We work hard helping clients hire entry level salespeople. Our goal is to teach them a process that improves talent acquisition effectiveness using the #1 rated Objective Management Group Sales Assessments. Doing so, we’ve noticed far more candidates are not recommended for entry level positions than those not recommended for more experienced sales positions. So, I decided to do some analysis into why.

Drilling down the data

The OMG Assessments employs numerous components to provide an 95% confidence-level prediction of a sales candidate’s potential success. Over a million salespeople have taken the OMG Assessments and we have access to data on over 380,000 of them. I narrowed this data down to just North American salespeople with one year or less of sales experience, leaving a substantial pool of 34,882 people for my analysis.

Categorizing the data

 

OMG places individuals in four different buckets based on their Selling Competencies, Sales DNA Competencies, Will to Sell, their strengths that support selling, and weaknesses that hinder success. The four categories are broken down in the infographic above.

The few number of Elite entry-level salespeople, of course, jumps out first. However, there’s also a huge number of Weak salespeople, so I decided to dig a little deeper to determine why.

Surprising results

Beyond an intuitive lack of selling experience and education, I found two factors that really differentiated the Weak group from others.

  • Lack of Commitment – All groups showed a strong desire for success, but, on average, the Weak group lacked the commitment to fight through and do the uncomfortable things necessary to reach success. They also lacked the ability to easily change, grow and adapt. Critical factors in today’s fast changing environment.

TIP: Never hire a candidate who lacks this commitment. See the CEO of the Objective Management Group discuss why here.

  • Missing Sales DNA Competencies – These elements, when present, support the ability to sell, but when lacking may hinder sales success, even if the person is taught exactly what to do and say. While Selling Competencies are tactical skills that are easily taught, Sales DNA Competencies indicate whether an individual will actually execute well when in the moment.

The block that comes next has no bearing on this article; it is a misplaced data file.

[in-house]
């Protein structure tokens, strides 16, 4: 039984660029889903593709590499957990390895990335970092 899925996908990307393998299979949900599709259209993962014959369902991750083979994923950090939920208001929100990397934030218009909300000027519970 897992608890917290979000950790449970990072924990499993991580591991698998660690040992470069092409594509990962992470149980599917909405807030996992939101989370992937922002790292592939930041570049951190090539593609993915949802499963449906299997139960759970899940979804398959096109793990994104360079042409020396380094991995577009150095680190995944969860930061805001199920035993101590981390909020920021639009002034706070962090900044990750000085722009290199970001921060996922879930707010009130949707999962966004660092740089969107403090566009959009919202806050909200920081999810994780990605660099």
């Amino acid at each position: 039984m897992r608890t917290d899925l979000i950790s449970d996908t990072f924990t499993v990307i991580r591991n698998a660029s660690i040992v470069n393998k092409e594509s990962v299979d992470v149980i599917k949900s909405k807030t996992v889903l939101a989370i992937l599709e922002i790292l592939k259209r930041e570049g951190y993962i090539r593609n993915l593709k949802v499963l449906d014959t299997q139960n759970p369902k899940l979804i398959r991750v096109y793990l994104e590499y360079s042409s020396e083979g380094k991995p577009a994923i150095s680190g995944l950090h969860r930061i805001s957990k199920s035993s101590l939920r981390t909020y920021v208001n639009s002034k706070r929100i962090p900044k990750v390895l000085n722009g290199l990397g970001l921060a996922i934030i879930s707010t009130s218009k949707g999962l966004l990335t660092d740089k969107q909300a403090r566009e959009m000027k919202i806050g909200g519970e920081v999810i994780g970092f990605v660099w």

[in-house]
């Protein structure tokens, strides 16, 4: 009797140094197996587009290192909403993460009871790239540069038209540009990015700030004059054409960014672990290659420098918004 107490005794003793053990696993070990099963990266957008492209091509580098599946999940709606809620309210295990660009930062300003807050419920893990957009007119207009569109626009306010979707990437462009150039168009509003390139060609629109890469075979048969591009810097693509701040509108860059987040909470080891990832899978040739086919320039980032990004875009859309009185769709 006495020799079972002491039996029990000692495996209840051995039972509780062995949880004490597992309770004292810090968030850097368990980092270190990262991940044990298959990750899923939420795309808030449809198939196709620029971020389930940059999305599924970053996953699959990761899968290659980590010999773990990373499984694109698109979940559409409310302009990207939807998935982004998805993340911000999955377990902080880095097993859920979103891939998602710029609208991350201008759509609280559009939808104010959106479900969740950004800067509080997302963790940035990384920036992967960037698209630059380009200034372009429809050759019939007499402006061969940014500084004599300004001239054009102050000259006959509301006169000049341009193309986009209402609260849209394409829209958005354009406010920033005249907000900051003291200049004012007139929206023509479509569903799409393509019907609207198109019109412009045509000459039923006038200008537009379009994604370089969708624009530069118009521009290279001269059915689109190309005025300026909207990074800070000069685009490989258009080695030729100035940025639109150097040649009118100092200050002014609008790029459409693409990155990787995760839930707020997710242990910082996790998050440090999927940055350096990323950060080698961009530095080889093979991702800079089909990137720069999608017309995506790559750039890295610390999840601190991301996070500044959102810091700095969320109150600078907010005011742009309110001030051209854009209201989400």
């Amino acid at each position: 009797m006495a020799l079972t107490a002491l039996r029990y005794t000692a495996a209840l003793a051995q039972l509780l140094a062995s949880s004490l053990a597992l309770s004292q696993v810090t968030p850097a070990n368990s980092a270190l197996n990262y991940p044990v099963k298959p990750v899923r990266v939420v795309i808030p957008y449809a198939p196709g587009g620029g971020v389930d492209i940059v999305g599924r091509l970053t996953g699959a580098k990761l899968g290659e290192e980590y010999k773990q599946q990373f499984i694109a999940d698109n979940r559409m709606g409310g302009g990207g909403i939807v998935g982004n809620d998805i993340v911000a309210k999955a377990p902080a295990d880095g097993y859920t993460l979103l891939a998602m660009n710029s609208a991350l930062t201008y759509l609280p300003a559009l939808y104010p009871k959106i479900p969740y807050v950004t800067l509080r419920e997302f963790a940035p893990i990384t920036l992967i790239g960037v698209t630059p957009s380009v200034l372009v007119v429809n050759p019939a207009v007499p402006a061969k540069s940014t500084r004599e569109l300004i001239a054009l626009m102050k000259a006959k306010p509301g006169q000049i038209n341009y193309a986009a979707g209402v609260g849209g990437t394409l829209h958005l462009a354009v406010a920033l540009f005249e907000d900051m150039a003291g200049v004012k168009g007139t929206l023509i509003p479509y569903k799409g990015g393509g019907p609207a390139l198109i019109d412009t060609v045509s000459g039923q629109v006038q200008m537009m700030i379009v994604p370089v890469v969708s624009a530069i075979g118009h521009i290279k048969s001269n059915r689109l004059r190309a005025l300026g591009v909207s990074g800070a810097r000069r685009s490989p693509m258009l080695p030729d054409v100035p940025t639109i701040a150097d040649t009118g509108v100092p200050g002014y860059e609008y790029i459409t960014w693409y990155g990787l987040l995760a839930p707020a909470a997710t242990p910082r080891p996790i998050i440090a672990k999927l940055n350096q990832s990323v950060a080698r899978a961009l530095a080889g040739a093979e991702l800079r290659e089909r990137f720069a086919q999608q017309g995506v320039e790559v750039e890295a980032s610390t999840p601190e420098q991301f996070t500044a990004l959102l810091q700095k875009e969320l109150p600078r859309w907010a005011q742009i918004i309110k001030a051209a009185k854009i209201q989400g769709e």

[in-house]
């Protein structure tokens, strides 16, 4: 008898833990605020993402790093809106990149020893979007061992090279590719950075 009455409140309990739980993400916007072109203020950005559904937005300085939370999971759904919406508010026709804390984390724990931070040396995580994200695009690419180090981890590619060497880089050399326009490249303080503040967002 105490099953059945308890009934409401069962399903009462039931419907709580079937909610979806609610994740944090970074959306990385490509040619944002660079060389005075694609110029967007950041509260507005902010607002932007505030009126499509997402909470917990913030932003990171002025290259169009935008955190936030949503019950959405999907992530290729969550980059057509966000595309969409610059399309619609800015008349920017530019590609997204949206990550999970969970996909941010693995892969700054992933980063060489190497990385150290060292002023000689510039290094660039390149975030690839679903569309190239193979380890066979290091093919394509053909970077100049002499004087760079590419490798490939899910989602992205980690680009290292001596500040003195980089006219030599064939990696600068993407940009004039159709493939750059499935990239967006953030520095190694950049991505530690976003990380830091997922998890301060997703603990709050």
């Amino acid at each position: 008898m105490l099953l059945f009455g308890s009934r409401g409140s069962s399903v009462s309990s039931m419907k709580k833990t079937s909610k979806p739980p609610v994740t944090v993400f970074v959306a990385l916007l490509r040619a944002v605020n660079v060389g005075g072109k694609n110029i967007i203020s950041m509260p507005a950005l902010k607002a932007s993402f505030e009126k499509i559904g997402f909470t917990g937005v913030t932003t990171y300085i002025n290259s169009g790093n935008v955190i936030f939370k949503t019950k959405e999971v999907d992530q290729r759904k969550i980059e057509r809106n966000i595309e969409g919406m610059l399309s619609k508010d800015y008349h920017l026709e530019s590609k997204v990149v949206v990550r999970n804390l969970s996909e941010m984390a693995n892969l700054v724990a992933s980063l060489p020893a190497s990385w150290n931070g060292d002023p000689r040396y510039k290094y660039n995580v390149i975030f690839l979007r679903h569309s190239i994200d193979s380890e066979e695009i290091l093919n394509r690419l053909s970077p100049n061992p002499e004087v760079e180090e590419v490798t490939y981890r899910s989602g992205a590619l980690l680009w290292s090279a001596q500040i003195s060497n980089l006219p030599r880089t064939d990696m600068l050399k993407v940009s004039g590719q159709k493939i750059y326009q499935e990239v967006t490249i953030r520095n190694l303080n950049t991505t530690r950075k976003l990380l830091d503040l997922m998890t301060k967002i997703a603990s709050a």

I like to say, “Selling Competencies are the ‘can do’ and Sales DNA Competencies are the ‘will do’ elements.”

Sales DNA Competencies are sometimes not obvious to the salesperson or their manager/coach and therefore are not typically addressed within most sales organizations. Candidates lacking adequate Sales DNA tend to struggle with actual selling and ultimately fail.

What you should do

Don’t be put off by the significant number of “weak” entry-level salespeople out there. About 25% of the remaining entry-level salespeople, while not Elite, aren’t horribly weak either. A workable approach is to target sales people in the Strong and Serviceable buckets, then develop a precise, comprehensive on boarding program to help them grow. Time and energy spent helping new hires from the middle buckets will likely pay better dividends than funneling assets into hiring only the Elite.

TIP: Not all “weak” salespeople should be passed over. Those with adequate commitment, an acceptable Sales DNA level and certain key selling competencies can be molded into fine salespeople.

Stop searching in the hay stack

Finding Elite entry-level salespeople is much like playing the lottery. Somebody wins, just not likely you. Fortunately, success can be found in less-elite candidates.

Here’s a sample Sales Candidate Assessment so you can see first-hand the different elements we evaluate in salespeople. Click the camera icons next to each element for further explanation.

And Click here for our eBook Sales Hiring: Get It Right from the Start.


Gretchen Gordon, President of Braveheart Sales Performance leads a team of consultants who solve sales problems for clients. She is an award-winning Sales Management blogger and has been recognized as a Top 50 Sales Influencer. She is a dynamic speaker at conferences and events and contributes sales articles to a variety of publications focused on effective sales leadership including Selling Power. Gretchen is an avid golfer and is a student of performance psychology. She loves to explore the parallels between sport and sales performance.